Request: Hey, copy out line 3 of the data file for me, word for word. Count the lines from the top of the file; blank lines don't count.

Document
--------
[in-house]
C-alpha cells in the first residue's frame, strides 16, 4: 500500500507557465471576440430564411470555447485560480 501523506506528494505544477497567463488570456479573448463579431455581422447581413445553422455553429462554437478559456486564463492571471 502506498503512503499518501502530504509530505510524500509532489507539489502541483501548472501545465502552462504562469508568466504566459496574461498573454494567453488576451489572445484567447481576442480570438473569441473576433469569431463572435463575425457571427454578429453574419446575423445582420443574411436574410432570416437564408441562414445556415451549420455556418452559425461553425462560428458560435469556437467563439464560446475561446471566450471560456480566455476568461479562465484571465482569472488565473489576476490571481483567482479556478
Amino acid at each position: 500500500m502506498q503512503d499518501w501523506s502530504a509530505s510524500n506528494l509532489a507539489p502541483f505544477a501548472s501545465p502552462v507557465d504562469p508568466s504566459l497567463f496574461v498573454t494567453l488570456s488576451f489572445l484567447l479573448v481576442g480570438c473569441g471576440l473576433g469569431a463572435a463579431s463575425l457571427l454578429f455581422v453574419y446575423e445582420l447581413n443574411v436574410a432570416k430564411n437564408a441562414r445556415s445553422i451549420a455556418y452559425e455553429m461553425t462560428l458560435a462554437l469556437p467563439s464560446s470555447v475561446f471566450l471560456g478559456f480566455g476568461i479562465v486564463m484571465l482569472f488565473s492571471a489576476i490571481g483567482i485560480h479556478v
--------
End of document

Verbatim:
Amino acid at each position: 500500500m502506498q503512503d499518501w501523506s502530504a509530505s510524500n506528494l509532489a507539489p502541483f505544477a501548472s501545465p502552462v507557465d504562469p508568466s504566459l497567463f496574461v498573454t494567453l488570456s488576451f489572445l484567447l479573448v481576442g480570438c473569441g471576440l473576433g469569431a463572435a463579431s463575425l457571427l454578429f455581422v453574419y446575423e445582420l447581413n443574411v436574410a432570416k430564411n437564408a441562414r445556415s445553422i451549420a455556418y452559425e455553429m461553425t462560428l458560435a462554437l469556437p467563439s464560446s470555447v475561446f471566450l471560456g478559456f480566455g476568461i479562465v486564463m484571465l482569472f488565473s492571471a489576476i490571481g483567482i485560480h479556478v